Mestizaje: A Prophetic Identity


After months and months of crazy busy schedules, I finally got some time with my husband to sit down and watch the movie Concussion.  It is a movie all about the NFL and how a meticulous neuropathologist stumbles upon a diagnosis found in retired football players connected to the chronic concussions they sustain during their life playing the sport.  It is this one Nigerian-born doctor up against the massive organization called the NFL.

Honestly, I actually don’t care at all about football. What I was intrigued by in this movie wasn’t the subject, but rather the theme. It is a story line I’ve been drawn to in books and movies since I was a kid. It’s this story plot of a protagonist with little authority using his or her voice to speak out truth, usually to powerful institutions and people. It’s a theme I see myself in and find resonance with in my own life too.  

What I never tied together, though, was that maybe my truth-telling bent wasn’t just some random part of my personality, but rather, a God-ordained significant part of my identity with deep roots in my ethnicity and upbringing.

You see, I’m a third generation Mexican American.  My grandparents immigrated to the U.S. and then later became legal residents. I spent my childhood summers and holidays in Mexico, visiting family and staying in my grandparent’s home in a small, dusty town outside of Monterrey. It was what I knew. It was home.

But despite my affection for Mexico, I’ve still spent the bulk of my time and life growing up on this side of the border. I’m very much shaped by the culture of the U.S. and by the majority culture values that undergird it.  And, as a person who came to faith in a predominately White evangelical church as a teenager, I would say the American Protestant church and its cultural values have left a strong imprint on me as well. These places are home too.

The word used to describe this reality of living with feet in two culturally different worlds is called mestizaje.  It is a Spanish word that carries the meaning of living in-between or being called “mixed.” Latino theologian Virgilio Elizondo called it the identity of Mexican Americans living in the U.S. We are a mixed people. We have two cultural worlds pressing in on us at all times: majority culture, which is still predominately White here in the States, and our own culture as Latinos with our own immigrant roots and cultural narratives that shape us. This is what it means to be Mexican American.

As I’ve wrestled with this experience, especially after becoming a Christian, I’ve found biblical stories too that have spoken to me of this tension. The story of Esther is one of a Jewish woman living in Persia, finding herself in a place of importance, needing to speak truth to the king at the risk of her own life. This was Esther—a Jewish Queen of Persia. She was a mestizaje too.

What I love most about the story of Esther is that because she does eventually get up the courage to speak truth despite the risk, she ends up delivering her entire community from impending extinction. God used her to save his people, his chosen people who were meant to bless the nations. Her part in the mission of God was no small role.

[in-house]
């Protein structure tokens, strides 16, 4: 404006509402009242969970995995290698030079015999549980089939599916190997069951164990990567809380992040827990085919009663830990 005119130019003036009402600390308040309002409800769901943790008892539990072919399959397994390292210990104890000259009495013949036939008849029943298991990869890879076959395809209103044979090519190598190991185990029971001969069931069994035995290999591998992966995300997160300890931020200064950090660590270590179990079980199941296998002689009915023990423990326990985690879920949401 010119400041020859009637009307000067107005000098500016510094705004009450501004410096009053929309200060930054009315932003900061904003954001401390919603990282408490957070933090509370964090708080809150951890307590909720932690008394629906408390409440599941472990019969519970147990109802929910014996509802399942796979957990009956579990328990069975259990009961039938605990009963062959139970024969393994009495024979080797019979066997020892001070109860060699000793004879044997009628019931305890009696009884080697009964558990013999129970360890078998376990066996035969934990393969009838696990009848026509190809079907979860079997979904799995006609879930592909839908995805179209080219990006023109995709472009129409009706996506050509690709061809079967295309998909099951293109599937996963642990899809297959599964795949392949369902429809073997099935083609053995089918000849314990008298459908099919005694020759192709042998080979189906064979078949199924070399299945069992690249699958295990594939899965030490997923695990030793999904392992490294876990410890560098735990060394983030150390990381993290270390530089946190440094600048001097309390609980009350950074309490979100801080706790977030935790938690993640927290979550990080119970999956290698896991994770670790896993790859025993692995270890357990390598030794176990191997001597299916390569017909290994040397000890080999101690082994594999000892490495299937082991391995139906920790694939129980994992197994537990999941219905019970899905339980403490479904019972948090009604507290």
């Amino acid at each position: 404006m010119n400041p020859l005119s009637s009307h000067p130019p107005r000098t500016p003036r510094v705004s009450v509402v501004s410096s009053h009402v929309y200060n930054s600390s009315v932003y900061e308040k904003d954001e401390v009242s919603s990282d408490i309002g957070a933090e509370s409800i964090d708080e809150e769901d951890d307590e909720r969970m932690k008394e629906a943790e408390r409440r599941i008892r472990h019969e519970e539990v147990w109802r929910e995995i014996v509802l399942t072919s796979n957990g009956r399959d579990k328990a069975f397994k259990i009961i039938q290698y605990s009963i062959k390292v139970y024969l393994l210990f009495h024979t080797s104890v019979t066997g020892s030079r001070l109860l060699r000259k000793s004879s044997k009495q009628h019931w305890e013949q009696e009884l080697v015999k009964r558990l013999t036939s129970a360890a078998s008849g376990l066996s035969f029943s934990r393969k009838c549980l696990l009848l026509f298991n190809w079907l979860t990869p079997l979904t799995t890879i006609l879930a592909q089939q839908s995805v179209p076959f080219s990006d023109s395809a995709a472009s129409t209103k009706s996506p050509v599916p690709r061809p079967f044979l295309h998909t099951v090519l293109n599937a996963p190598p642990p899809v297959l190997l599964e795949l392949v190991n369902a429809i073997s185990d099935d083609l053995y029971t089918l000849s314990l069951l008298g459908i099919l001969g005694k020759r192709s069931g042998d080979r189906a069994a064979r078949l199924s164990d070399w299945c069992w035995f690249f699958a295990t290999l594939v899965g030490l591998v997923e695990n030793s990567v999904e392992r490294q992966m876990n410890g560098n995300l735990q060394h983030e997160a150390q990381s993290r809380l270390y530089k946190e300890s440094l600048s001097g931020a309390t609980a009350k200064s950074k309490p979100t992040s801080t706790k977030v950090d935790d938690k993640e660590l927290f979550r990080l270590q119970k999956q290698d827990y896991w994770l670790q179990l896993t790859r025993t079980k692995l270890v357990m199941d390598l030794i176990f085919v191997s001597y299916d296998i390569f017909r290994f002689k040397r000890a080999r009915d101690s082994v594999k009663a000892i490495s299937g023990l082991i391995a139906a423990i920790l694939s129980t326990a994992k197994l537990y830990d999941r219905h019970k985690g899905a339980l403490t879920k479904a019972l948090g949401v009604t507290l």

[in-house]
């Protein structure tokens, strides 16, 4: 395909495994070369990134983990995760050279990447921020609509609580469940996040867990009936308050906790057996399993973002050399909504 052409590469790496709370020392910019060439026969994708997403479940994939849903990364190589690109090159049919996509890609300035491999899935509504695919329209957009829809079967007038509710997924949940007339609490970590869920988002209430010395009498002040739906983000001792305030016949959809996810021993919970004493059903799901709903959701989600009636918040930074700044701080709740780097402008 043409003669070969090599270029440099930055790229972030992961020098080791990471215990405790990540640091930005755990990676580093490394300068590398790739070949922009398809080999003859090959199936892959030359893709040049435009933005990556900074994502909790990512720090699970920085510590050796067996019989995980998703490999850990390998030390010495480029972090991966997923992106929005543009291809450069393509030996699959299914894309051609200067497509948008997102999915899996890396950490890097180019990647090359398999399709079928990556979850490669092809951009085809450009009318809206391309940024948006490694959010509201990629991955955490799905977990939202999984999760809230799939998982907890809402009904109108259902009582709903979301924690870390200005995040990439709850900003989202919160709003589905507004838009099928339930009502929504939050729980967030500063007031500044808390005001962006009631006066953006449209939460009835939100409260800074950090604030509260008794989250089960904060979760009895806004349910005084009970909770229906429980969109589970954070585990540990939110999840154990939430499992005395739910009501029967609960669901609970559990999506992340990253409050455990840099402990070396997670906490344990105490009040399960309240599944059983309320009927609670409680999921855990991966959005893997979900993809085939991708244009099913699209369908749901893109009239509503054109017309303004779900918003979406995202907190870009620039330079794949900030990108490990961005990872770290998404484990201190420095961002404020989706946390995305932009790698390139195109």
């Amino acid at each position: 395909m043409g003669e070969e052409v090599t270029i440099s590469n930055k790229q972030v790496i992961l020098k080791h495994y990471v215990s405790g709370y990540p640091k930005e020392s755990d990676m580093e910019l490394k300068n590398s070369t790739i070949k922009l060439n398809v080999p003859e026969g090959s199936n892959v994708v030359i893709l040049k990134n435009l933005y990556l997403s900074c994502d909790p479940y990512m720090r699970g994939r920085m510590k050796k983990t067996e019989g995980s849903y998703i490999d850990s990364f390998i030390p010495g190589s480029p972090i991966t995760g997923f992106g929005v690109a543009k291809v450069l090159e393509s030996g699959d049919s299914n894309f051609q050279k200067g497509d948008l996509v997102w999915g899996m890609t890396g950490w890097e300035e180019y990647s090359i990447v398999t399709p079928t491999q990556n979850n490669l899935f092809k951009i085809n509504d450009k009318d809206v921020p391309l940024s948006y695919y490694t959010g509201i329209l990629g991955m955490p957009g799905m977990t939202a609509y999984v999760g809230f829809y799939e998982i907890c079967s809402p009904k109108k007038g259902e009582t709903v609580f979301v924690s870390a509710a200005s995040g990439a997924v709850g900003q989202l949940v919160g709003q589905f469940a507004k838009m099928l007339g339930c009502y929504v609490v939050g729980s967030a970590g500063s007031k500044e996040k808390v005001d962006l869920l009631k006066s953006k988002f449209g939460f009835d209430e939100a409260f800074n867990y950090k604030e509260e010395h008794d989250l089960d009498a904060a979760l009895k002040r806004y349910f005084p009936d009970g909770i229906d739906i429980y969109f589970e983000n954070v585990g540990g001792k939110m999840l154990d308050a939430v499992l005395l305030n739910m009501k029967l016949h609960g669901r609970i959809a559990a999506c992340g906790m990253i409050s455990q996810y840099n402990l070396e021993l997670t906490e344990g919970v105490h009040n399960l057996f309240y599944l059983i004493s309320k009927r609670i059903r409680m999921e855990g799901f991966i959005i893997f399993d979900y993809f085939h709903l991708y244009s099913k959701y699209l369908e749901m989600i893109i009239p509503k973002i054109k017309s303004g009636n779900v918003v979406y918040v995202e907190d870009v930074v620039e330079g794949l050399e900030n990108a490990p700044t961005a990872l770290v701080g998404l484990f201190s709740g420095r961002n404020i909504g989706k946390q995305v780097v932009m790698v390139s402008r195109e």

So what does that mean for me as an ethnic minority woman who wants to honor the Lord and embrace all of my identity? It means I need to be willing to speak what truth the Lord reveals to me while living in this liminal space.

Elizondo, in his book Galilean Journey, spoke of the mestizaje identity as one that has a unique role to play in this in between space of our two “parent” cultures. As mestizajes, we are able to see things about either culture that sometimes neither is able to see within themselves. We are at once insiders and outsiders to a culture, which allows us eyes to see realities others cannot see from within their own cultural landscapes. Mestizajes then can be a gift to either community, able to speak prophetically of what God may be longing to see changed or redeemed. 

I sense the Lord saying to me and other women of color that now is the season for us to step into this mestizaje gift “for such a time as this.”  May God mature his church through us who see and speak his truth with courage and grace.  God is inviting us to his table.  

Kristy Robinson
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7 thoughts on “Mestizaje: A Prophetic Identity

  1. “What I never tied together, though, was that maybe my truth-telling bent wasn’t just some random part of my personality, but rather, a God-ordained significant part of my identity with deep roots in my ethnicity and upbringing.” I think this can be applied in some way to all of us. We may seem rather small, but God uses small, seemingly insignificant things to accomplish his mighty purposes. Thank you so much for sharing your thoughts here. Please keep writing and sharing truth, because God will use you to point others to the truth. May God continue to give you courage to speak as he leads you. Many blessings to you, Kristy!

  2. How did I miss this post?! It was so good, and it’s right where I feel I am as well. I’m a mestizaje too, and I’m finally embracing it too. We’re here, for such a time as this.

  3. Although, as a Mexican, are you not actually also Indigenous? There is some great writing this month but I’m not sure I’m hearing the Indigenous point of view explored. As Indigenous, all of Turtle Island is your home.

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